One day Vincent told Linda they were moving. He found a house fairly far away from their families and moved Linda and the children there. “That’s when the real horror started.” Vincent started drinking and doing drugs. He became paranoid and often accused Linda of cheating on him with his friends. He would disappear for days at a time. When he returned, not only did Vincent beat Linda, he would sometimes throw her outside without her clothes or hit her with chains. During his most paranoid nights, he would make he stand in a corner for hours watching over him while he slept. He would insist that Linda check and recheck the windows and doors to make sure they were locked.

Vincent’s friends told Linda that Vincent was having an affair. She hoped he was and would leave her. But he would always come back, and demand cruel and sadistic sex – the kind that continues to haunt Linda to this day.

Linda’s turning point came through an experience with her church and a woman who encouraged and helped her practice radical forgiveness. At first Linda balked at the idea of forgiving the man who was her tormentor. But the woman convinced her to try. During that time, Linda had her first ah-ha “God is real” moment.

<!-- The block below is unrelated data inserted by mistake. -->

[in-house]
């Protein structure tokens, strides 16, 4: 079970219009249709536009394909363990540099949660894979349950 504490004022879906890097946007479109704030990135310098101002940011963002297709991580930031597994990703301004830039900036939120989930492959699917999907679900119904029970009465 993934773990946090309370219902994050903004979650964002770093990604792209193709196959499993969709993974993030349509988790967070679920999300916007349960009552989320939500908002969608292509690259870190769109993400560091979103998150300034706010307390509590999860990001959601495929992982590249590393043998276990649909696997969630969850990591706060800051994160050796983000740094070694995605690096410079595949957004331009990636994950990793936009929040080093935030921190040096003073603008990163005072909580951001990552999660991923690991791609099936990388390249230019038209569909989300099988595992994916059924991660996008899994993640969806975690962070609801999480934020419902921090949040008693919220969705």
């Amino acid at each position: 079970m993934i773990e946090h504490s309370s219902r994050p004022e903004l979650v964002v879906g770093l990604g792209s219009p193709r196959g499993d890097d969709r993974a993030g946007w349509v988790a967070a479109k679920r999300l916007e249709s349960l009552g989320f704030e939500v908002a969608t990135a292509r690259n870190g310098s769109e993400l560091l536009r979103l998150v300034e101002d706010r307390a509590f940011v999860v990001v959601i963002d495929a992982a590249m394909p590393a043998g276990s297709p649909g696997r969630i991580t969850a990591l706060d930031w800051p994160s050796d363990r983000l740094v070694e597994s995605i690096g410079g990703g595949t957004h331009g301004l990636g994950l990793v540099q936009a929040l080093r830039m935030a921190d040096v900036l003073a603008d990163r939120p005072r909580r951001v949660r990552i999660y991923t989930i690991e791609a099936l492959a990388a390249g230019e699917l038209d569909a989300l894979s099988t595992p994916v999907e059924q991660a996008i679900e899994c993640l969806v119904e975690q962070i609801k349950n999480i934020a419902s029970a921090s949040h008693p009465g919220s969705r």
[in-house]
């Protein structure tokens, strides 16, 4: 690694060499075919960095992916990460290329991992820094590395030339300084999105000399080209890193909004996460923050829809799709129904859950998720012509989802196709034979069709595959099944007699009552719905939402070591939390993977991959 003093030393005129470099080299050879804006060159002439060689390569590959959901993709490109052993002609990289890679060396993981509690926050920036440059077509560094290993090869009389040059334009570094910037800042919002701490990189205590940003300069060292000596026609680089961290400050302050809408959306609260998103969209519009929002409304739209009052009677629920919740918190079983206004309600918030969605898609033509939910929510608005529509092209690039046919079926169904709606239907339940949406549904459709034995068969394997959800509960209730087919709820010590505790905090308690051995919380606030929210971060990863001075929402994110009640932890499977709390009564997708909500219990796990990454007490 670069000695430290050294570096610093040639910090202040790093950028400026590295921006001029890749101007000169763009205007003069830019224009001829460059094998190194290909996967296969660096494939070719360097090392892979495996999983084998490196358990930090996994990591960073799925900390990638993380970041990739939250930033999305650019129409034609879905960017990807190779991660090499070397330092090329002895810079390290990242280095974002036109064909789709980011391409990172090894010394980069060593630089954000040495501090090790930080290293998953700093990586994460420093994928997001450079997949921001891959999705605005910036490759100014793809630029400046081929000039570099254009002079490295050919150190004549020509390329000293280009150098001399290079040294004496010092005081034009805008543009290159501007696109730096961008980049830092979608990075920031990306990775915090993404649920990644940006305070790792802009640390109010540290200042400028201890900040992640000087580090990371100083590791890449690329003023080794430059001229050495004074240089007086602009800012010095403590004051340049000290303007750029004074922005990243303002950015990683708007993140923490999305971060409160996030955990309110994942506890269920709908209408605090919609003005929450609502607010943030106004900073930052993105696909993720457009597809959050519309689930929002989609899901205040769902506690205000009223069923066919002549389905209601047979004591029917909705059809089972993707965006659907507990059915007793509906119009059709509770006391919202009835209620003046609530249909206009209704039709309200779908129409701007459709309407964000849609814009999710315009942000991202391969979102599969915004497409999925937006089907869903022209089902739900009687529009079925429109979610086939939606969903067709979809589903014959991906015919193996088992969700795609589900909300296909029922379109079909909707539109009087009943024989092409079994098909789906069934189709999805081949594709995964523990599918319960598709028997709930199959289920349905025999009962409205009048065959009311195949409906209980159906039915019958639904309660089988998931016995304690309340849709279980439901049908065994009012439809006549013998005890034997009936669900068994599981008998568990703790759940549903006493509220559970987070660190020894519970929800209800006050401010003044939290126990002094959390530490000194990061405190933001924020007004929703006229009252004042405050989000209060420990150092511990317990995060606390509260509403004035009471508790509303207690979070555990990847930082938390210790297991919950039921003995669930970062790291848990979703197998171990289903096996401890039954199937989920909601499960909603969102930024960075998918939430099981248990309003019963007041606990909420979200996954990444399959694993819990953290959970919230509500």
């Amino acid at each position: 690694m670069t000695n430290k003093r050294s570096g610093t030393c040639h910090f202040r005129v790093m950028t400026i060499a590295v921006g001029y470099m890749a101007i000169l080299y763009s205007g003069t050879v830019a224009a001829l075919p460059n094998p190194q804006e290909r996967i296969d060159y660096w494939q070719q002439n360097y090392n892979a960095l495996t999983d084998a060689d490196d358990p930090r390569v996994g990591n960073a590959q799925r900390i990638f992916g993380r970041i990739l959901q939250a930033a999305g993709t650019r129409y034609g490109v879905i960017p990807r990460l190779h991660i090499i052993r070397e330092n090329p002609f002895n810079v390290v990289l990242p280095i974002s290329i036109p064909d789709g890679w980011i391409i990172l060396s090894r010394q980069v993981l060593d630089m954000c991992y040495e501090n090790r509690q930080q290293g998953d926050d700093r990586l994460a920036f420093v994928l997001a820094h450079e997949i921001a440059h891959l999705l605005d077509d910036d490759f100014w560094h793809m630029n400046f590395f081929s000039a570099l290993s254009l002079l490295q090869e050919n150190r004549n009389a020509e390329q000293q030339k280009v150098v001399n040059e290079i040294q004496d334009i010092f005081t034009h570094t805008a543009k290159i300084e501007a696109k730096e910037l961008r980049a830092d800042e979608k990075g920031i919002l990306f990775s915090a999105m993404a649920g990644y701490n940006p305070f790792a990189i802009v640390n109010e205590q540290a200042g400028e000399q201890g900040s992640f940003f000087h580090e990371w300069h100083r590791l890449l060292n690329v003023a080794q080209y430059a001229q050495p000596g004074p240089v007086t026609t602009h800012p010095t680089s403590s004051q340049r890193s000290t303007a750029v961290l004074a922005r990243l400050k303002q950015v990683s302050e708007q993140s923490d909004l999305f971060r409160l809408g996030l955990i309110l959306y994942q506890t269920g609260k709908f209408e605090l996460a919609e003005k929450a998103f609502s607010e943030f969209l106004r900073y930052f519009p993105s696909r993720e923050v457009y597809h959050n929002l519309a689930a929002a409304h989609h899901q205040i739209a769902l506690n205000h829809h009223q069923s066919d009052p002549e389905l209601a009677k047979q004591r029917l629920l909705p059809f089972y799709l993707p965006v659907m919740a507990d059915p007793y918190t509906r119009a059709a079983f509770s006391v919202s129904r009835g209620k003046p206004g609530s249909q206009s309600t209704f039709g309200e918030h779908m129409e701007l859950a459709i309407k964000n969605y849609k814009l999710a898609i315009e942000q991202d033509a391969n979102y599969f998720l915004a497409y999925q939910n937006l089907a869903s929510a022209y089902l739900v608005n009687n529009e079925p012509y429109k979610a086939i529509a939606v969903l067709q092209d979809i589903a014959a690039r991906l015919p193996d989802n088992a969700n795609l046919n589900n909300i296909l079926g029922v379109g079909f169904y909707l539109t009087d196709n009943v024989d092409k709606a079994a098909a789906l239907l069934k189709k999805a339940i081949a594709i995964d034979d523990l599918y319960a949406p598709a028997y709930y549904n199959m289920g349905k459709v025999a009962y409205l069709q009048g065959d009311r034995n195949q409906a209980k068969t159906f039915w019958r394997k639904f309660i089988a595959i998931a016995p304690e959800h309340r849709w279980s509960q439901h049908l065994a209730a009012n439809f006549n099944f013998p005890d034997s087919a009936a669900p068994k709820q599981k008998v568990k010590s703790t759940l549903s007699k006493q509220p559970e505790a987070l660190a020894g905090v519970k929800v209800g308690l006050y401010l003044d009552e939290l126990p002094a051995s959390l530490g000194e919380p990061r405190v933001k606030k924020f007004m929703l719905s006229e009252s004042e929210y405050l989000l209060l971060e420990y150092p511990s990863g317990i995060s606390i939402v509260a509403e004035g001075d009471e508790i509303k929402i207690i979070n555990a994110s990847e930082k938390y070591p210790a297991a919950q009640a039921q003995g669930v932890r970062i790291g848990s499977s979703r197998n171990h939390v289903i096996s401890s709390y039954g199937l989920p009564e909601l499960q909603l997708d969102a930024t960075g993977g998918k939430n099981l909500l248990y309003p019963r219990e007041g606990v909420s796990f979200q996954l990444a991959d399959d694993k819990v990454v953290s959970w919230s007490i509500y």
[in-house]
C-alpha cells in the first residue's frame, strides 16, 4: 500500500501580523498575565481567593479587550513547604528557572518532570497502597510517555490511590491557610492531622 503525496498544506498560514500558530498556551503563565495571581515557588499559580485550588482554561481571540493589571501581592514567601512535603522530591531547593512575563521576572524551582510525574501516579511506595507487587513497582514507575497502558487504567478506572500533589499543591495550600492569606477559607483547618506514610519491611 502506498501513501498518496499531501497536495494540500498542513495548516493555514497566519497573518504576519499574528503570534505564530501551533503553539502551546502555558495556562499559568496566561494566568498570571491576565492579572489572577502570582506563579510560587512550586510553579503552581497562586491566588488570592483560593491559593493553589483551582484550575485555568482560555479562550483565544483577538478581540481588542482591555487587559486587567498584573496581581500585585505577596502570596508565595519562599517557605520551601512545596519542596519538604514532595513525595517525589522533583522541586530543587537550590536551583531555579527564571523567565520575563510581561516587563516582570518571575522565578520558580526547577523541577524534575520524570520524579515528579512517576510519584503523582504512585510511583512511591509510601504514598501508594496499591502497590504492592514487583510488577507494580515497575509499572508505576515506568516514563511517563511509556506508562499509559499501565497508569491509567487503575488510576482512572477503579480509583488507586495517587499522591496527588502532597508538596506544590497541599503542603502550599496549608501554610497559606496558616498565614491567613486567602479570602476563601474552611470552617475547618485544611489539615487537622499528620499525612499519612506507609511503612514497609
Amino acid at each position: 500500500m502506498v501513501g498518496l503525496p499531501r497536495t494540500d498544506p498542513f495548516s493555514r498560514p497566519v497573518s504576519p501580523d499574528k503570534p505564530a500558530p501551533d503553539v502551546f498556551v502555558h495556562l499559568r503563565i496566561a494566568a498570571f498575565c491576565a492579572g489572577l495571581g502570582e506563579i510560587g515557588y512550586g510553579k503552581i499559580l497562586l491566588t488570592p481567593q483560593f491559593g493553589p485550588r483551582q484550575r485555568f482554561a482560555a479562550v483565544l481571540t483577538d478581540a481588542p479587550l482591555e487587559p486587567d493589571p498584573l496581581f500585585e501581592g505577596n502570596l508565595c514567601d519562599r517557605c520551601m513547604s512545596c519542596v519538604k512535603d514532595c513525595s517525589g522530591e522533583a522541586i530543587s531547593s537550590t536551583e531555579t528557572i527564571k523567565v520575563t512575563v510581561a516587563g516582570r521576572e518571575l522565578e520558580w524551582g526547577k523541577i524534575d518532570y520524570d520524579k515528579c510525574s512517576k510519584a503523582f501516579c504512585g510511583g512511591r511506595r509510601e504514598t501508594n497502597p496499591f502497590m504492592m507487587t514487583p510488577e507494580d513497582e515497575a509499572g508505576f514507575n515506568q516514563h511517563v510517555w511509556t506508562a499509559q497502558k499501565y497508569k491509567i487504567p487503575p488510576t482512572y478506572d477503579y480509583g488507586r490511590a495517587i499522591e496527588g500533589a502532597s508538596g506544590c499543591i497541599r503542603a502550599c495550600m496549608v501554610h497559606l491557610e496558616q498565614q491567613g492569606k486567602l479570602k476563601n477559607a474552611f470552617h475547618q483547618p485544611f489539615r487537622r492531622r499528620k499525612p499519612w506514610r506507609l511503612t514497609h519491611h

As a result of her prayer work, for the first time in her relationship with Vincent, she no longer feared him but started to see Vincent differently. Instead of the powerful bully she’d lived with for almost ten years, Linda saw a man who was a weak, sad individual who needed help. I didn’t see his power anymore. I had the power.”

Afterward, Linda’s life changed. The next time Vincent raised his hand to her, she stared into his eyes and challenged him. Instead of hitting her, he backed down. Then Linda saw fear in Vincent and realized, “He knew he didn’t have the power any longer.”

One night Vincent left. Linda expected him to return in a few days. When he didn’t, she wasn’t sure if he ran off with the woman he was supposedly having the affair with or if he was in trouble with drugs, or if something else happened. She tracked down Vincent’s friends but all she got were vague answers about some man who owed Vincent money. When she found Vincent’s truck, Linda pressed the friends again and one of them told her, “He’s never coming back.” Shaken, Linda went to the police and filed a missing persons report. Though Linda believed Vincent was dead, she needed to know for sure. Until she did, Linda couldn’t feel safe or be free.

Over the three years that followed, Vincent didn’t return and Linda’s life got worse before it got better. She couldn’t pay the bills or the mortgage. She went bankrupt and lost her house to foreclosure. Linda and her children moved into a small apartment. In order to protect herself financially, she filed for and was granted a divorce from Vincent. All the while, she stayed connected to her church and felt supported by the congregation.